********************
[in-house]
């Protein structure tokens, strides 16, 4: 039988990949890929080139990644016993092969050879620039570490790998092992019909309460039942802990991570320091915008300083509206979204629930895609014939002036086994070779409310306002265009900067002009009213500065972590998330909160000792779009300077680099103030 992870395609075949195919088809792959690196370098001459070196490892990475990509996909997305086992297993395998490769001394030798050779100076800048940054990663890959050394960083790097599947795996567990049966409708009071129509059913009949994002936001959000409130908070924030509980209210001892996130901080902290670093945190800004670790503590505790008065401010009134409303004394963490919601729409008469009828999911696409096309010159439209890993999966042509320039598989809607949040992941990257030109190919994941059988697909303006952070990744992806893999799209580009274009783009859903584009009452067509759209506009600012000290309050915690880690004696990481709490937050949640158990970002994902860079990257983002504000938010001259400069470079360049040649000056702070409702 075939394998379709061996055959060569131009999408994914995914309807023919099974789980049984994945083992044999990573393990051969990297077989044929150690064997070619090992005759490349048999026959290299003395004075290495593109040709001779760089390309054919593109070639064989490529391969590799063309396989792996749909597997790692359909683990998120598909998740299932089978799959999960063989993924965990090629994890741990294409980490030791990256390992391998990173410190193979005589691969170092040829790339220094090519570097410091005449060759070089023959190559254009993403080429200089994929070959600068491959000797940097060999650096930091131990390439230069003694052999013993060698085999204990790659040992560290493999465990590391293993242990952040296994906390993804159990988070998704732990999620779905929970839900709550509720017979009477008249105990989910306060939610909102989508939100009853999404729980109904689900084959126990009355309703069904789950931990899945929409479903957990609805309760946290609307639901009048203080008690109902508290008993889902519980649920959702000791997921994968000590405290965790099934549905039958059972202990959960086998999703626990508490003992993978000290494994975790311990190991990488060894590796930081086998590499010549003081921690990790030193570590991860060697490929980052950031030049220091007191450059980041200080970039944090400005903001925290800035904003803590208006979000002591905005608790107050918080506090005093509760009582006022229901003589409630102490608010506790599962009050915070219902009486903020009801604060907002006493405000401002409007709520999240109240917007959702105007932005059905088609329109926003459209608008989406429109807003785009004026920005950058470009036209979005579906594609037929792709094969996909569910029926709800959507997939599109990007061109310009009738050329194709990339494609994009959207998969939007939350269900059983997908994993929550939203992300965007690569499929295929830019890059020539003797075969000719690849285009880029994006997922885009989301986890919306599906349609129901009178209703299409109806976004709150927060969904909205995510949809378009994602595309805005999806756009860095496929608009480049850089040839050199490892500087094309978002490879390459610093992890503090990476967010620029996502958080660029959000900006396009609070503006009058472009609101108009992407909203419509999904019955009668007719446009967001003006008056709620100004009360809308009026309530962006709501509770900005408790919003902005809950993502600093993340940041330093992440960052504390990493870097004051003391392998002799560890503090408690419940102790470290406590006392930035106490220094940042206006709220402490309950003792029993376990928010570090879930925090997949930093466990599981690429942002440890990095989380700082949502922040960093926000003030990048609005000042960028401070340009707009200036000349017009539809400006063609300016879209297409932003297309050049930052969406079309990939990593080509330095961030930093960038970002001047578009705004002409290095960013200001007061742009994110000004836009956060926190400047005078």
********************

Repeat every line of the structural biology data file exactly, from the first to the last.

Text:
[in-house]
């Protein structure tokens, strides 16, 4: 039988990949890929080139990644016993092969050879620039570490790998092992019909309460039942802990991570320091915008300083509206979204629930895609014939002036086994070779409310306002265009900067002009009213500065972590998330909160000792779009300077680099103030 992870395609075949195919088809792959690196370098001459070196490892990475990509996909997305086992297993395998490769001394030798050779100076800048940054990663890959050394960083790097599947795996567990049966409708009071129509059913009949994002936001959000409130908070924030509980209210001892996130901080902290670093945190800004670790503590505790008065401010009134409303004394963490919601729409008469009828999911696409096309010159439209890993999966042509320039598989809607949040992941990257030109190919994941059988697909303006952070990744992806893999799209580009274009783009859903584009009452067509759209506009600012000290309050915690880690004696990481709490937050949640158990970002994902860079990257983002504000938010001259400069470079360049040649000056702070409702 075939394998379709061996055959060569131009999408994914995914309807023919099974789980049984994945083992044999990573393990051969990297077989044929150690064997070619090992005759490349048999026959290299003395004075290495593109040709001779760089390309054919593109070639064989490529391969590799063309396989792996749909597997790692359909683990998120598909998740299932089978799959999960063989993924965990090629994890741990294409980490030791990256390992391998990173410190193979005589691969170092040829790339220094090519570097410091005449060759070089023959190559254009993403080429200089994929070959600068491959000797940097060999650096930091131990390439230069003694052999013993060698085999204990790659040992560290493999465990590391293993242990952040296994906390993804159990988070998704732990999620779905929970839900709550509720017979009477008249105990989910306060939610909102989508939100009853999404729980109904689900084959126990009355309703069904789950931990899945929409479903957990609805309760946290609307639901009048203080008690109902508290008993889902519980649920959702000791997921994968000590405290965790099934549905039958059972202990959960086998999703626990508490003992993978000290494994975790311990190991990488060894590796930081086998590499010549003081921690990790030193570590991860060697490929980052950031030049220091007191450059980041200080970039944090400005903001925290800035904003803590208006979000002591905005608790107050918080506090005093509760009582006022229901003589409630102490608010506790599962009050915070219902009486903020009801604060907002006493405000401002409007709520999240109240917007959702105007932005059905088609329109926003459209608008989406429109807003785009004026920005950058470009036209979005579906594609037929792709094969996909569910029926709800959507997939599109990007061109310009009738050329194709990339494609994009959207998969939007939350269900059983997908994993929550939203992300965007690569499929295929830019890059020539003797075969000719690849285009880029994006997922885009989301986890919306599906349609129901009178209703299409109806976004709150927060969904909205995510949809378009994602595309805005999806756009860095496929608009480049850089040839050199490892500087094309978002490879390459610093992890503090990476967010620029996502958080660029959000900006396009609070503006009058472009609101108009992407909203419509999904019955009668007719446009967001003006008056709620100004009360809308009026309530962006709501509770900005408790919003902005809950993502600093993340940041330093992440960052504390990493870097004051003391392998002799560890503090408690419940102790470290406590006392930035106490220094940042206006709220402490309950003792029993376990928010570090879930925090997949930093466990599981690429942002440890990095989380700082949502922040960093926000003030990048609005000042960028401070340009707009200036000349017009539809400006063609300016879209297409932003297309050049930052969406079309990939990593080509330095961030930093960038970002001047578009705004002409290095960013200001007061742009994110000004836009956060926190400047005078």